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Stonewall: Ross’s ‘light-hearted’ comment still encourages bullying

Jessica Geen July 6, 2009
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Gay rights charity Stonewall has criticised the Ofcom judgement on Jonathan Ross, saying “light-hearted” comments can still lead to homophobic bullying in schools.

In May, exclusively reported that complaints had been received about his Saturday daytime Radio 2 show after he joked that children who appeared to be gay should be adopted before they bring their “partner” home. Ross was referring to male children who might want a Hannah Montana-themed MP3 player.

Ofcom received 61 complaints from listeners who thought his comments on the mid-morning show were offensive. Today, it ruled he had not breached the broadcasting code.

The ruling said: “The comment was clearly presented as a joke … and was not intended to cause offence.

“Ofcom also recognised that the comment was clearly aimed at an adult audience. Importantly, if children did hear this comment it was unlikely that they would have understood it or its implications. In light of this, Ofcom considered that there was little potential for the comment to be imitated by children, for example in the playground.”

Derek Munn, Stonewall’s director of public affairs, said: “The fact that a comment is light-hearted does not absolve it from perpetuating the stereotypes that lead to homophobic bullying, which is reflected in the 61 separate complaints listeners made.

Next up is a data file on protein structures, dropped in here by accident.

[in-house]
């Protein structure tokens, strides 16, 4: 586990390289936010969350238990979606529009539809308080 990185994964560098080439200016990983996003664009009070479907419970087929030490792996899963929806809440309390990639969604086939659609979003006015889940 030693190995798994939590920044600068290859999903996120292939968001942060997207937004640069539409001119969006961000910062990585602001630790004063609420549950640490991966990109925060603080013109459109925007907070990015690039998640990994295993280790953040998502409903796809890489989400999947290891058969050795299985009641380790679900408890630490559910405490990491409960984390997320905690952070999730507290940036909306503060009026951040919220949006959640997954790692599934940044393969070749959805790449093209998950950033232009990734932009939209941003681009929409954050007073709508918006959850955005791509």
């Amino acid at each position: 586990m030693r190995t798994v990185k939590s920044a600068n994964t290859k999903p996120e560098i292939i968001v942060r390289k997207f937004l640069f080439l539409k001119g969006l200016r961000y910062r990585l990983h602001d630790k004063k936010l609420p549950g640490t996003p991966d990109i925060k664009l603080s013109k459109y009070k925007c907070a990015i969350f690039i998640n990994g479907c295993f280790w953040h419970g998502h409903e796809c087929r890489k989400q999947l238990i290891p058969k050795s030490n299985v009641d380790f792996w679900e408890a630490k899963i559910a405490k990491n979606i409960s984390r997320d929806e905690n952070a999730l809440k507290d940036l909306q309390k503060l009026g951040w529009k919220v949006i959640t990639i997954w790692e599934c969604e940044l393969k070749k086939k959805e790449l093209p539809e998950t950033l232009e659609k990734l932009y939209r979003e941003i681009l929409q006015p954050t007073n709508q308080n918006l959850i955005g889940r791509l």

“Stonewall’s research into homophobic bullying – The Teachers’ Report – has shown that of secondary school teachers who are aware of homophobic bullying in their schools, three in four say pupils who are perceived to be gay are bullied.

“All broadcasters should be sensitive to the damage that light-hearted comments could cause particularly at times when vulnerable young people, or their potential bullies, are listening.”

Meanwhile, David Allison of OutRage! commented: “Whilst I doubt that Jonathan Ross intended to offend gay people, he has once again demonstrated his tendency towards tacky taste. He really should think before he speaks, afterwards is too late.”

Last year, Ross was suspended from the BBC for three months after he and Russell Brand left obscene messages on the answerphone of Fawlty Towers actor Andrew Sachs.

On his return, he walked straight back into controversy with a joke about having sex with an elderly woman.

Ross is one of the BBC’s best-paid stars. He is thought to be earning £16.9 million for his current three-year deal.

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